Unfortunately, most schools group students by age, not ability and make very few accommodations for students who think and learn differently. As such, parents of gifted children often find themselves serving as advocates. Although advocating for your child's education can be difficult and stressful, it can also be extremely rewarding.
If you and your child are fortunate, you will have understanding and helpful teachers and school officials who are flexible. If that's the case, as it was for Jill in Genius Denied (Chapter 4), your job as parent will be much easier. Jill's teachers were interested in helping any way they could, and although they could not accommodate her abilities entirely, Jill was allowed the flexibility to attend pull-out programming one day a week while she homeschooled on other days.
However, teachers and administrators are not always open to accommodating the unique educational needs of the gifted. Daniel's experience (Chapter 7) is an unfortunate demonstration of these obstacles. When Daniel worked ahead, his teacher sent home notes saying he "Must stay with class." The school librarian refused to let him check out books because she felt they were too advanced for him. Even the district's "best" middle school failed to accommodate his abilities.
As your child's advocate, there are many things you can do to change attitudes and find a solution that will optimize your child's education. The advocacy tips provided in this article are tried-and-true strategies parents have used to maximize results and minimize stress.
Obtain an Assessment
The first step in arranging appropriate services for your child is gaining a clear understanding his or her abilities. In addition to anecdotal information, the best tool you can have when advocating for your child's education is a comprehensive assessment. A widely accepted IQ test (WISC-III or -IV, or Stanford-Binet 4 or 5) typically is not sufficient by itself. In fact, an IQ score by itself may actually prompt resistance from the teacher or the school. You will need both and IQ test and current achievement tests, such as those published by Woodcock-Johnson. These tests are generally administered by a licensed psychologist.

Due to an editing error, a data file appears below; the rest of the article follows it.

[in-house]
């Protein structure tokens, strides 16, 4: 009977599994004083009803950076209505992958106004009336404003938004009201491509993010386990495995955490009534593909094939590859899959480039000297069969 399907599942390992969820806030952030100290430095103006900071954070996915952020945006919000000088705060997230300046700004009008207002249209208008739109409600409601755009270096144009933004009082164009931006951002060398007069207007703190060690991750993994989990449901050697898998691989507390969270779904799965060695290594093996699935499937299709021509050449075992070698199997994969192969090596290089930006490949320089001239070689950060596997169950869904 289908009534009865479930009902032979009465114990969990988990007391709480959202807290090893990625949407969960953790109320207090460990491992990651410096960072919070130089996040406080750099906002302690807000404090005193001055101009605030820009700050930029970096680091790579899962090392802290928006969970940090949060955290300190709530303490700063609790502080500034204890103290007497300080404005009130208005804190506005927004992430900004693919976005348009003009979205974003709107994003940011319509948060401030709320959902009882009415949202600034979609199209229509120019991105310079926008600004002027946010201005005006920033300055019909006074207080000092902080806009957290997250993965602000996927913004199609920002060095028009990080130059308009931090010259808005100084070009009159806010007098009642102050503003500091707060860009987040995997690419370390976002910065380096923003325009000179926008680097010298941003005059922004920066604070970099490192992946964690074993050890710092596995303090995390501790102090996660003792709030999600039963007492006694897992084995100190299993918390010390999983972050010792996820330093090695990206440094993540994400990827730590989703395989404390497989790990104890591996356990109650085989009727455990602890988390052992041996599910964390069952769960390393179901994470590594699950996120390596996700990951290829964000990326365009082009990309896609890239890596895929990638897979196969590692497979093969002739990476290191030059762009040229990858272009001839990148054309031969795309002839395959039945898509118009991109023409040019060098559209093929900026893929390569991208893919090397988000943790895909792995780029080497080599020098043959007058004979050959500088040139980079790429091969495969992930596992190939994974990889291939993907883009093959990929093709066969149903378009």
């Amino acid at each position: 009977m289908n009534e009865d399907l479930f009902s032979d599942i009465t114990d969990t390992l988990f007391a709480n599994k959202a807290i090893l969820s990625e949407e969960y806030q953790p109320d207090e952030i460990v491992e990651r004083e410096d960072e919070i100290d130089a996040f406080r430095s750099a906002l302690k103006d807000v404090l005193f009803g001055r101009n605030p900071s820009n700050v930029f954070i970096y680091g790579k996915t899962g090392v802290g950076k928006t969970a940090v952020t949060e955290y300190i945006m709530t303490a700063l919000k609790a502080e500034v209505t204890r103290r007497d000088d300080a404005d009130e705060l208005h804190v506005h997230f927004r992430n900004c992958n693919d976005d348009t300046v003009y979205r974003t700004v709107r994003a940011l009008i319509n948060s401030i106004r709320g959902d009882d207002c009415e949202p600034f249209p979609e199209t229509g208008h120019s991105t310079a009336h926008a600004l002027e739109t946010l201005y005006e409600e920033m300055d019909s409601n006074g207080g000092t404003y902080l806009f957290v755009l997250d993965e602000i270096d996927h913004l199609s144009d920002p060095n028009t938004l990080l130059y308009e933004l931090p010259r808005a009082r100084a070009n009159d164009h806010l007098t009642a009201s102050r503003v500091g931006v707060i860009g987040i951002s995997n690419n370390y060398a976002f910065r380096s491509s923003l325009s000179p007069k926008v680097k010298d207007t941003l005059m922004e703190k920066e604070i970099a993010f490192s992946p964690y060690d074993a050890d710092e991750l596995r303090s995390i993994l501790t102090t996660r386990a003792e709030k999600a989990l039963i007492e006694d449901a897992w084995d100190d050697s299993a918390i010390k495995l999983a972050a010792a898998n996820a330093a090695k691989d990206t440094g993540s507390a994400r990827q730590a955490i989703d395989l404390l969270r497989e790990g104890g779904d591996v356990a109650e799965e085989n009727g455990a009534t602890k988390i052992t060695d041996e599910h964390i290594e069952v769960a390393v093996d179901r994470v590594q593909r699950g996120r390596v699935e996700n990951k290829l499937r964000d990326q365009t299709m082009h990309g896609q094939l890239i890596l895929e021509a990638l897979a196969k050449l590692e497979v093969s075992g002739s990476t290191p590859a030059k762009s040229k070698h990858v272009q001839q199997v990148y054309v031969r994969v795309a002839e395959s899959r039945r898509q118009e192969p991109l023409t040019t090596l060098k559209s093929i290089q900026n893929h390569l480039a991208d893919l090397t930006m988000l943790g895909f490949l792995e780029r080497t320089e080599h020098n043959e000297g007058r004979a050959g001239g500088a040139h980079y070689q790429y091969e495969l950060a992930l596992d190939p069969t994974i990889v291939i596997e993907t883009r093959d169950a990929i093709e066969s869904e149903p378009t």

Before going to meet with your child's teacher, you need to do your homework.
Schedule a Meeting
If your child has had a comprehensive assessment, the results may have already prompted some accommodations by the school. If this is not the case, or if you feel more needs to be done, it's time to ask for a formal meeting. These steps can help you have an effective meeting:
If you have taken the steps to prepare yourself and applied the proper tools in the meetings, you have optimized your chances for success. If you are still facing resistance, move up the chain of command at the school and at the district. Keep in mind that there is likely to be someone along the line who is sympathetic to your child's needs. If nothing acceptable can or will be done by the time you have reached the superintendent, you may have to consider alternative schooling arrangements, such as changing schools, homeschooling or taking your child out of class for part of the day.
Advocacy is an ongoing process. There are no perfect schools, perfect classrooms or perfect teachers. As your child continues to grow and learn, additional accommodations will need to explored and implemented. We recommend accessing the Davidson Gifted Database for additional information on Educational Advocacy.
This article is provided as a service of the Davidson Institute for Talent Development, a 501(c)3 nonprofit dedicated to supporting profoundly gifted young people 18 and under. To learn more about the Davidson Institute’s programs, please visit www.DavidsonGifted.org.
The appearance of any information in the Davidson Institute's Database does not imply an endorsement by, or any affiliation with, the Davidson Institute. All information presented is for informational purposes only and is solely the opinion of and the responsibility of the author. Although reasonable effort is made to present accurate information, the Davidson Institute makes no guarantees of any kind, including as to accuracy or completeness. Use of such information is at the sole risk of the reader.